Prior to the pandemic, chain execs used the test kitchen for new menu items set to launch in March. “We have since stopped that and are reworking on a net reduction of menu items and reducing the number of SKUs coming through the back door,” says Richardson. That new menu has a target launch for this fall.
In addition to testing new products such as the everyday value biscuit sandwiches, bowls and burgers and mimosas-to-go, the chain has also partnered with a manufacturer to potentially incorporate a designated pickup window for takeout and delivery orders in order to “continue to grow our outside-the-four-walls revenue,” says Richardson.
GSR Brands Converts Office Area to Test Kitchen
Five years ago, execs at GSR Brands, operator of the Gold Star Chili and Tom & Chee chains in Cincinnati, converted a portion of its office space into a 400-square-foot test kitchen for testing and developing a new line of burgers. The space has been put to use for other needs since then, including a successful vegetarian chili, according to Dave Mayerik, vice president of operations.
The layout and equipment lineup for GSR’s test kitchen reflects that of a traditional location kitchen, albeit on a smaller scale.
GSR used the kitchen to test a new chili-retherming process, incorporating a multiuse, energy-saving tilt skillet with a smaller footprint versus a larger steam-jacketed kettle that was running as much as 12 to 15 hours a day. On-site, staff boil water in the tilt skillet to heat up vacuum-sealed bags of chili prepared at a central commissary. “The tilt kettle is very versatile; we can also use it to brown meat for the chili testing process,” Mayerik says. Now, “the majority of our food on the Gold Star side comes off steam tables and a tilt kettle we use to heat up our chili.”
In addition, the test kitchen features what Mayerik describes as a “super microwave” that was recently added to replace a steamer that was previously used to warm burger buns. “We have also brought in different ice cream machines for testing and different griddles when testing the burgers,” Mayerik says.
Tom & Chee brought new combi ovens into its test kitchen to try a new way to toast sandwich bread, melt cheese and heat the proteins all in one space with less hood requirements, according to Tyler Kraemer, GSR Brands’ director of training. The result was a reduction of the cookline by about 10 feet. “This has been a success for us, and we are in the process of rolling out that new equipment right now,” he says. “This is revolutionary for our concept because it cuts the cooking time down to almost a minute and 20 seconds. We’re also testing another method where we would use pretoasted bread from a convection toaster and then build the sandwich and put that in the combi to cut cooking time even further while maintaining high quality standards. This could be huge for our franchisees from a cost-savings perspective.”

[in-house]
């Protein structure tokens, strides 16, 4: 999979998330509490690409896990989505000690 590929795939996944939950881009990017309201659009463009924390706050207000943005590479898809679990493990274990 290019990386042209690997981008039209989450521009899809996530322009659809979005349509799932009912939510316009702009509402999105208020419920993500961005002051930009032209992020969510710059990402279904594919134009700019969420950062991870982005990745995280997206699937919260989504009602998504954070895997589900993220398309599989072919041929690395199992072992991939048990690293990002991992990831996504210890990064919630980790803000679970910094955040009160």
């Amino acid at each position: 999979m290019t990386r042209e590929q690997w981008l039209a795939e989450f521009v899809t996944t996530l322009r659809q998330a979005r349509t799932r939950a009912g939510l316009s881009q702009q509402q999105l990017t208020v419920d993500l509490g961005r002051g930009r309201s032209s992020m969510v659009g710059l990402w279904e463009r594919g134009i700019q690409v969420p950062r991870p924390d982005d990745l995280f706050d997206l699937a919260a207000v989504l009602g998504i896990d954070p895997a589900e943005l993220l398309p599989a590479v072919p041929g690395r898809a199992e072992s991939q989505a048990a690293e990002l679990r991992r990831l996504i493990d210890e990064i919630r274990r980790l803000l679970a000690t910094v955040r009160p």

Test kitchens have always been an important part of menu development and equipment selection. As labor and food cost challenges abound, compounded by a pandemic and corresponding economic recession that have hit the restaurant and foodservice industry hard, these kitchens will remain workhorses in helping operators figure out smarter, more cost-effective ways to run operations. Now more than ever, that bottom line can mean the difference between staying in business or having to bail out.
Trending Uses for Test Kitchens
Jay Bandy, FCSI, president of Goliath Consulting Group, explains how his restaurant clients are using test kitchens during the pandemic.
Functional food: “People are still interested in working with Impossible Burger and other products like that. Consumer surveys are showing that people also want food that’s good for you, high in nutrients and immune boosting, especially right now when everyone’s trying to stay healthy.”
Family meals: “Everyone is scrambling to do family and bigger meals and rethink their catering programs.”
Packaging: “Everyone is trying to figure out how to select the right packaging for delivery and takeout as dining rooms remain closed or limited.”